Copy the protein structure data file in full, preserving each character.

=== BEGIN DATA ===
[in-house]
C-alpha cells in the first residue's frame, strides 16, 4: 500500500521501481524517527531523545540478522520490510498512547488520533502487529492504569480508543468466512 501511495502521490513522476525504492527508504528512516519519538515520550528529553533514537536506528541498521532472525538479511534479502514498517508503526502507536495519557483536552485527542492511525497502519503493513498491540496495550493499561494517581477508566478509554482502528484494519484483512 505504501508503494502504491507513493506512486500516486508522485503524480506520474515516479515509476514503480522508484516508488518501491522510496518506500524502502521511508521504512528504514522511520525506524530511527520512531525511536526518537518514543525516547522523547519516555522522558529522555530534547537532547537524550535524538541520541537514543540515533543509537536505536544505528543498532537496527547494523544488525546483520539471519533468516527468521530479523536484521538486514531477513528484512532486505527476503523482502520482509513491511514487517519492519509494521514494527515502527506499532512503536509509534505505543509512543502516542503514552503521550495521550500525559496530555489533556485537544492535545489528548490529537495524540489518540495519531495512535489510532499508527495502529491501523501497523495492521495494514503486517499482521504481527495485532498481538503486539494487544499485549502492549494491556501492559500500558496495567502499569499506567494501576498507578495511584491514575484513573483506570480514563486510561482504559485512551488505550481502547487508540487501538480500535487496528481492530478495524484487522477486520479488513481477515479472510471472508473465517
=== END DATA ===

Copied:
[in-house]
C-alpha cells in the first residue's frame, strides 16, 4: 500500500521501481524517527531523545540478522520490510498512547488520533502487529492504569480508543468466512 501511495502521490513522476525504492527508504528512516519519538515520550528529553533514537536506528541498521532472525538479511534479502514498517508503526502507536495519557483536552485527542492511525497502519503493513498491540496495550493499561494517581477508566478509554482502528484494519484483512 505504501508503494502504491507513493506512486500516486508522485503524480506520474515516479515509476514503480522508484516508488518501491522510496518506500524502502521511508521504512528504514522511520525506524530511527520512531525511536526518537518514543525516547522523547519516555522522558529522555530534547537532547537524550535524538541520541537514543540515533543509537536505536544505528543498532537496527547494523544488525546483520539471519533468516527468521530479523536484521538486514531477513528484512532486505527476503523482502520482509513491511514487517519492519509494521514494527515502527506499532512503536509509534505505543509512543502516542503514552503521550495521550500525559496530555489533556485537544492535545489528548490529537495524540489518540495519531495512535489510532499508527495502529491501523501497523495492521495494514503486517499482521504481527495485532498481538503486539494487544499485549502492549494491556501492559500500558496495567502499569499506567494501576498507578495511584491514575484513573483506570480514563486510561482504559485512551488505550481502547487508540487501538480500535487496528481492530478495524484487522477486520479488513481477515479472510471472508473465517